By Savaş YEŞİLÇAY
“Once upon a time, there was a lake in the place where Kathmandu Valley is right now. On the top of the lake there was a lotus flower that opened up a glamorous light scattering inside. The name of the miracle light is Swayambhu which means spontaneous. Clergy and wise men were coming to Swayambhu to worship the miracle light. One day Buddha, who saw the light in his dream, came to Swayambhu and was greatly affected by the light. “If the water in the lake disappears, it would become easier to worship in the lake” thinking like this, Buddha opened a path in the mountains surrounding the lake with his sword. When the water flowed out of the way and left the valley, the lotus flower turned into a hill and the light turned into the Swayabhunath Stupa.”
This is a myth, of course. Nepal is a country of legends. Nepal has many myths like this.
A COLORFUL COUNTRY
I came to Nepal through the European Voluntary Service (EVS). As soon as I landed at the Tribhuvan International Airport on the morning of March 2, I realized that I was in an unusual place. The first thing I was feeling was dust and a heavy spring scent.
I started to throw all this amazement from my head, and then I found myself in the Nepal traffic. I don’t know how to explain this traffic! Nepal’s traffic is very different from the traffic rules I know. Lack of traffic lights and bad roads make movement even more difficult. Most of the vehicles in the traffic are motorcycles.
It is really interesting that the people of Nepal are calm even when traffic is so bad!
You can not make net sentences or comparisons about this country. Nepal is a completely different recession. Nepali people are friendly, even in the worst case, they always say Namaste. They always are smiling. You can not see any fighting and you can not hear a swearing in this country.
Nepal is aptly the country of temples. It is possible to see a temple or two on almost every street. Of course there are many important temples in the city. I’ve often had the opportunity to walk around them. Here are my experiences about the three temples that have affected me the most.
First of all, I must say that Pashupatinath is one of my favorite places in Nepal. There is a saying in Turkish, “the place where the worlds ends”. Pashupatinath is like that for me.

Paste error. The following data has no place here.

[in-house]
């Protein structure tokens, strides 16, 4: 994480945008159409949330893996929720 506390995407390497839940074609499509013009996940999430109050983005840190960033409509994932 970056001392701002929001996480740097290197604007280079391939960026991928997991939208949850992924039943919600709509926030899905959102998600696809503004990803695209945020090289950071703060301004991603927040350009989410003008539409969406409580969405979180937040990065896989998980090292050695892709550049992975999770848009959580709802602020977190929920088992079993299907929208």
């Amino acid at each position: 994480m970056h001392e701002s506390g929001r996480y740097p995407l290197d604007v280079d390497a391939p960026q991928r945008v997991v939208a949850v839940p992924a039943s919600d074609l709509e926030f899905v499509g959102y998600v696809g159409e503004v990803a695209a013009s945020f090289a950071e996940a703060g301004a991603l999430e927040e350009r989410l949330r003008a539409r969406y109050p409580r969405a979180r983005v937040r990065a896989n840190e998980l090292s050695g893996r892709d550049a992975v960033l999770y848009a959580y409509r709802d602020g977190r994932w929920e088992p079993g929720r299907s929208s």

Pashupatinath, one of the most important temples of Hindus in Nepal, sits on the banks of the holy Bagmati River, that continues to flow toward the Ganges river in India. In Hinduism, it is believed that if the bodies are burned here after death, and the remaining ashes are thrown in the river, it is easier for the deceased to go to the heaven.
In the temple premises, you can encounter a mystical atmosphere. A lot of people sitting on the edge of the river were praying and crying for their deceased relatives. It is possible to see the purest state of death and grief here. Death is part of life. And death finds life in Pashupatinath, like a painting.
Besides all these, there is a smell of smoke coming out of dead people burned in to the air mixed with strong incense smells.
The Bouddha Stupa is always quite crowded. This is a very important temple for the Buddhists, who come to pray for their beliefs, as well as the tourists. When you enter the Stupa, the Buddha is a warm welcome to you. First of all, I must say that this is a more organized and cleaner place than other temples or stupas in Kathmandu. When you start to walk around the stupa, you are trapped in a mystical atmosphere. Bouddhanath Stupa becomes even more beautiful in the evening. Sitting in a cafe and watching around with a cup of tea is quite peaceful.
Bouddhanath Stupa is the center of Buddhism in Nepal. The upper part of the stupa is spherical and white. There is a golden square section on the top of the white roof with a pair of eyes on four sides of the square. These eyes symbolize the creator seeing every direction and everything. At the top of the roof is a triangular structure with 13 steps. These 13 steps represent reaching Nirvana. There are numerous windflags hanging from the top of the stupa.
Bouddhanath Stupa is very important for Buddhist people. The Buddhists, who come here, are walking around the temple. They believe that when they do this, they can easily enter the heaven.
The Swayambhunath stupa, built on one of the hills of Kathmandu, is quite grand and magnificent. To enter the temple, first you need to climb 365 (three hundred and thirty-five) steps. During the climb, you can see many monkeys. For me, the real owners of this area are the monkeys. Monkeys can be seen walking freely everywhere. The temple is often called the monkey temple because of these monkeys.
The stupa premises offer wonderful view of the Kathmandu Valley. Hindu and Buddhist temples coexist in the stupa premises. When you enter the temple, you will see a small Stupa with the same characteristics as the Boudhanath Stupa. There are temples of Hinduism 3-4 meters away from the stupa. This is a very important proof of how tolerant both religions are towards each other.
The Buddhists are seen circumbulating stupa with prayer beads in their hands. In front of the Hindu temple, Hindus read the prayers and offer food and flowers to the deity.
If there is a place I will not forget about Nepal, it’s definitely the Monkey temple because one of the monkeys attacked me. It was really scary. It was also an unforgettable memory for me.
I must tell you: “Do not make eye contact with monkeys!”
While writing this article I realized that; in Nepal every street has a different story. If you are thinking of coming to Nepal, stop thinking and come as soon as possible.
(Originally from Turkey, Savaş is a traveller and a social worker. He came to Nepal through European Voluntary Service (EVS) and spent few months volunteering here. He can be reached at firstname.lastname@example.org or Instagram @ savasyslcy)